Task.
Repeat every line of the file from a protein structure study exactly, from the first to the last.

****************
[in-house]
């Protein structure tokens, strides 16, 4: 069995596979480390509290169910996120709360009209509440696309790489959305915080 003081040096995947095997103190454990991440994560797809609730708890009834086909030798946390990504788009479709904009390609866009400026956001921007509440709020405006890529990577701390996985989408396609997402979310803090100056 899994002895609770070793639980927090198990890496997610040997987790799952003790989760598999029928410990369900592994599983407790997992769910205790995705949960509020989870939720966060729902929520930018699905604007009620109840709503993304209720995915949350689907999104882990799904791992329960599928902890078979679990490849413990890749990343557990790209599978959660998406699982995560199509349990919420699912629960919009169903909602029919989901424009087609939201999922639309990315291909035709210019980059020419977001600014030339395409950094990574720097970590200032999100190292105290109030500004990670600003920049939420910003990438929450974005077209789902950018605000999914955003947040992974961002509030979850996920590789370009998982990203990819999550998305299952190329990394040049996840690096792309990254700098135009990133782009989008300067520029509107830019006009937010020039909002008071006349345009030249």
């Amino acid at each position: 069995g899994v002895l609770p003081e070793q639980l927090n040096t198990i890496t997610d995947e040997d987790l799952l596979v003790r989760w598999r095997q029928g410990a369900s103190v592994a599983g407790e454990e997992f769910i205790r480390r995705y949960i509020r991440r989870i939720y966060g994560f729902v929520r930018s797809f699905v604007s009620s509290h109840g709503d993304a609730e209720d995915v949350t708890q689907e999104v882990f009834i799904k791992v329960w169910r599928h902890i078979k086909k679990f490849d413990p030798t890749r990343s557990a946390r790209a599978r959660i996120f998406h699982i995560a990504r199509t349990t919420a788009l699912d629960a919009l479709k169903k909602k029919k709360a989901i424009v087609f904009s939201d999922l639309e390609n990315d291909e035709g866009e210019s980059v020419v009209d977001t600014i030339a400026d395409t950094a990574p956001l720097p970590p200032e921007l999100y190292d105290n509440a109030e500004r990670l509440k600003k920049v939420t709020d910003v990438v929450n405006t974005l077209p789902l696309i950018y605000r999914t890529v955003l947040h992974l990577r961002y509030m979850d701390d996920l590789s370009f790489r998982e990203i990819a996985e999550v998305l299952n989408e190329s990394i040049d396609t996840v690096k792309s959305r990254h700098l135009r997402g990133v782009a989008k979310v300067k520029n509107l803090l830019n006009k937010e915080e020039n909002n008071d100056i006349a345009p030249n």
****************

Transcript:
[in-house]
């Protein structure tokens, strides 16, 4: 069995596979480390509290169910996120709360009209509440696309790489959305915080 003081040096995947095997103190454990991440994560797809609730708890009834086909030798946390990504788009479709904009390609866009400026956001921007509440709020405006890529990577701390996985989408396609997402979310803090100056 899994002895609770070793639980927090198990890496997610040997987790799952003790989760598999029928410990369900592994599983407790997992769910205790995705949960509020989870939720966060729902929520930018699905604007009620109840709503993304209720995915949350689907999104882990799904791992329960599928902890078979679990490849413990890749990343557990790209599978959660998406699982995560199509349990919420699912629960919009169903909602029919989901424009087609939201999922639309990315291909035709210019980059020419977001600014030339395409950094990574720097970590200032999100190292105290109030500004990670600003920049939420910003990438929450974005077209789902950018605000999914955003947040992974961002509030979850996920590789370009998982990203990819999550998305299952190329990394040049996840690096792309990254700098135009990133782009989008300067520029509107830019006009937010020039909002008071006349345009030249």
């Amino acid at each position: 069995g899994v002895l609770p003081e070793q639980l927090n040096t198990i890496t997610d995947e040997d987790l799952l596979v003790r989760w598999r095997q029928g410990a369900s103190v592994a599983g407790e454990e997992f769910i205790r480390r995705y949960i509020r991440r989870i939720y966060g994560f729902v929520r930018s797809f699905v604007s009620s509290h109840g709503d993304a609730e209720d995915v949350t708890q689907e999104v882990f009834i799904k791992v329960w169910r599928h902890i078979k086909k679990f490849d413990p030798t890749r990343s557990a946390r790209a599978r959660i996120f998406h699982i995560a990504r199509t349990t919420a788009l699912d629960a919009l479709k169903k909602k029919k709360a989901i424009v087609f904009s939201d999922l639309e390609n990315d291909e035709g866009e210019s980059v020419v009209d977001t600014i030339a400026d395409t950094a990574p956001l720097p970590p200032e921007l999100y190292d105290n509440a109030e500004r990670l509440k600003k920049v939420t709020d910003v990438v929450n405006t974005l077209p789902l696309i950018y605000r999914t890529v955003l947040h992974l990577r961002y509030m979850d701390d996920l590789s370009f790489r998982e990203i990819a996985e999550v998305l299952n989408e190329s990394i040049d396609t996840v690096k792309s959305r990254h700098l135009r997402g990133v782009a989008k979310v300067k520029n509107l803090l830019n006009k937010e915080e020039n909002n008071d100056i006349a345009p030249n």